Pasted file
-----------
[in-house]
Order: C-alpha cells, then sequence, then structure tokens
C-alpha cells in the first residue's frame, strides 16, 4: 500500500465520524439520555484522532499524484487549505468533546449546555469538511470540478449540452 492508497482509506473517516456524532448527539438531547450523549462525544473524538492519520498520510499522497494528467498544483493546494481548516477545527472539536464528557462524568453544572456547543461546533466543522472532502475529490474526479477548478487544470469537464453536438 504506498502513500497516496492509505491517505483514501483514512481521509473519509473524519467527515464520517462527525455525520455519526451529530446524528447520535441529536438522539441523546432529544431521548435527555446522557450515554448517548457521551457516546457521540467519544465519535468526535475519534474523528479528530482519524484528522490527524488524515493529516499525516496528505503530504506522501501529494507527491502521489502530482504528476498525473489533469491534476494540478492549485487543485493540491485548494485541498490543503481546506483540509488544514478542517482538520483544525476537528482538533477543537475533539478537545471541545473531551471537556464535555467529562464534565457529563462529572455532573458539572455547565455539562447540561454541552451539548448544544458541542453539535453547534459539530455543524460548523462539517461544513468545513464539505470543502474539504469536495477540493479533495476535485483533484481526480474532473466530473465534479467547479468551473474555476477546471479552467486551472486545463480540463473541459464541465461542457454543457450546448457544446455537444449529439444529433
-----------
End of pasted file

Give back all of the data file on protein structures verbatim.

[in-house]
Order: C-alpha cells, then sequence, then structure tokens
C-alpha cells in the first residue's frame, strides 16, 4: 500500500465520524439520555484522532499524484487549505468533546449546555469538511470540478449540452 492508497482509506473517516456524532448527539438531547450523549462525544473524538492519520498520510499522497494528467498544483493546494481548516477545527472539536464528557462524568453544572456547543461546533466543522472532502475529490474526479477548478487544470469537464453536438 504506498502513500497516496492509505491517505483514501483514512481521509473519509473524519467527515464520517462527525455525520455519526451529530446524528447520535441529536438522539441523546432529544431521548435527555446522557450515554448517548457521551457516546457521540467519544465519535468526535475519534474523528479528530482519524484528522490527524488524515493529516499525516496528505503530504506522501501529494507527491502521489502530482504528476498525473489533469491534476494540478492549485487543485493540491485548494485541498490543503481546506483540509488544514478542517482538520483544525476537528482538533477543537475533539478537545471541545473531551471537556464535555467529562464534565457529563462529572455532573458539572455547565455539562447540561454541552451539548448544544458541542453539535453547534459539530455543524460548523462539517461544513468545513464539505470543502474539504469536495477540493479533495476535485483533484481526480474532473466530473465534479467547479468551473474555476477546471479552467486551472486545463480540463473541459464541465461542457454543457450546448457544446455537444449529439444529433